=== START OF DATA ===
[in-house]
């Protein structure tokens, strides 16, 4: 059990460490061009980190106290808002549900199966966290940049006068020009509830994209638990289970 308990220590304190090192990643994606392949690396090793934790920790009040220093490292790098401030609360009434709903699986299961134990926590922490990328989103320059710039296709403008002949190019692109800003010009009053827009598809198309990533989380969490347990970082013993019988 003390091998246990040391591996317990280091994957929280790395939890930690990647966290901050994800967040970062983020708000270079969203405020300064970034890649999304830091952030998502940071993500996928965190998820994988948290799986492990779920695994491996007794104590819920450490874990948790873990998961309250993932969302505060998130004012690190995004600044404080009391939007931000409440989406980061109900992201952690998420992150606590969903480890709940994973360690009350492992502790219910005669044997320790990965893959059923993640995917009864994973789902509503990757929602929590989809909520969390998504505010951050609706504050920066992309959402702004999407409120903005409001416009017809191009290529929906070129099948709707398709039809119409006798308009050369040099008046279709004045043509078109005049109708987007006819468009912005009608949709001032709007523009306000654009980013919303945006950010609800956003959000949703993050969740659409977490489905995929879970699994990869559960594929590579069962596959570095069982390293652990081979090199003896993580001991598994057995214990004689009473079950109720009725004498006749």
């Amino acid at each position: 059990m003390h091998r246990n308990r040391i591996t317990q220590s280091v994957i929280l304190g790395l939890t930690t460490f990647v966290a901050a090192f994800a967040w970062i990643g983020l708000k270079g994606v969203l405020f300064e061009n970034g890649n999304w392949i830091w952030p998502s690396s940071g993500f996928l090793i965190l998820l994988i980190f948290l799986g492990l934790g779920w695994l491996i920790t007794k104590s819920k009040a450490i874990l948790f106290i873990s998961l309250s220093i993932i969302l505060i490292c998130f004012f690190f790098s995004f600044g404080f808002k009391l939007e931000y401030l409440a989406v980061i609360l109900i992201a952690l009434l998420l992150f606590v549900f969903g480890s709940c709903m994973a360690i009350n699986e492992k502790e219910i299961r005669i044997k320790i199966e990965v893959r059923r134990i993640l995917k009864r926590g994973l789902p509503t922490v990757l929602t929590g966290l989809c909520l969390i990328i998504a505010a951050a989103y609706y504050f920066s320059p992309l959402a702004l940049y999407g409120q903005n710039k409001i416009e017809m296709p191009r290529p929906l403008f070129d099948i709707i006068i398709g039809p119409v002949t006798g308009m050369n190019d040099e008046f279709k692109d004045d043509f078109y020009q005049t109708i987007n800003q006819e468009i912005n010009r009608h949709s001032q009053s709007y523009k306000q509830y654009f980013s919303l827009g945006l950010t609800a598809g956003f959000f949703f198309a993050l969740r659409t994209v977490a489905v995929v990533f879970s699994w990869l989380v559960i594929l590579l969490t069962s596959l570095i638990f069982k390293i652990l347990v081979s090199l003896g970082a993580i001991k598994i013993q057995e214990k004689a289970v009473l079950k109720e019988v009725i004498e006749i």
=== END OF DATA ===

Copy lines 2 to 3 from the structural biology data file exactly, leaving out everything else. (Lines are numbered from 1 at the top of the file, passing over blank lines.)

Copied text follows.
């Protein structure tokens, strides 16, 4: 059990460490061009980190106290808002549900199966966290940049006068020009509830994209638990289970 308990220590304190090192990643994606392949690396090793934790920790009040220093490292790098401030609360009434709903699986299961134990926590922490990328989103320059710039296709403008002949190019692109800003010009009053827009598809198309990533989380969490347990970082013993019988 003390091998246990040391591996317990280091994957929280790395939890930690990647966290901050994800967040970062983020708000270079969203405020300064970034890649999304830091952030998502940071993500996928965190998820994988948290799986492990779920695994491996007794104590819920450490874990948790873990998961309250993932969302505060998130004012690190995004600044404080009391939007931000409440989406980061109900992201952690998420992150606590969903480890709940994973360690009350492992502790219910005669044997320790990965893959059923993640995917009864994973789902509503990757929602929590989809909520969390998504505010951050609706504050920066992309959402702004999407409120903005409001416009017809191009290529929906070129099948709707398709039809119409006798308009050369040099008046279709004045043509078109005049109708987007006819468009912005009608949709001032709007523009306000654009980013919303945006950010609800956003959000949703993050969740659409977490489905995929879970699994990869559960594929590579069962596959570095069982390293652990081979090199003896993580001991598994057995214990004689009473079950109720009725004498006749």
């Amino acid at each position: 059990m003390h091998r246990n308990r040391i591996t317990q220590s280091v994957i929280l304190g790395l939890t930690t460490f990647v966290a901050a090192f994800a967040w970062i990643g983020l708000k270079g994606v969203l405020f300064e061009n970034g890649n999304w392949i830091w952030p998502s690396s940071g993500f996928l090793i965190l998820l994988i980190f948290l799986g492990l934790g779920w695994l491996i920790t007794k104590s819920k009040a450490i874990l948790f106290i873990s998961l309250s220093i993932i969302l505060i490292c998130f004012f690190f790098s995004f600044g404080f808002k009391l939007e931000y401030l409440a989406v980061i609360l109900i992201a952690l009434l998420l992150f606590v549900f969903g480890s709940c709903m994973a360690i009350n699986e492992k502790e219910i299961r005669i044997k320790i199966e990965v893959r059923r134990i993640l995917k009864r926590g994973l789902p509503t922490v990757l929602t929590g966290l989809c909520l969390i990328i998504a505010a951050a989103y609706y504050f920066s320059p992309l959402a702004l940049y999407g409120q903005n710039k409001i416009e017809m296709p191009r290529p929906l403008f070129d099948i709707i006068i398709g039809p119409v002949t006798g308009m050369n190019d040099e008046f279709k692109d004045d043509f078109y020009q005049t109708i987007n800003q006819e468009i912005n010009r009608h949709s001032q009053s709007y523009k306000q509830y654009f980013s919303l827009g945006l950010t609800a598809g956003f959000f949703f198309a993050l969740r659409t994209v977490a489905v995929v990533f879970s699994w990869l989380v559960i594929l590579l969490t069962s596959l570095i638990f069982k390293i652990l347990v081979s090199l003896g970082a993580i001991k598994i013993q057995e214990k004689a289970v009473l079950k109720e019988v009725i004498e006749i």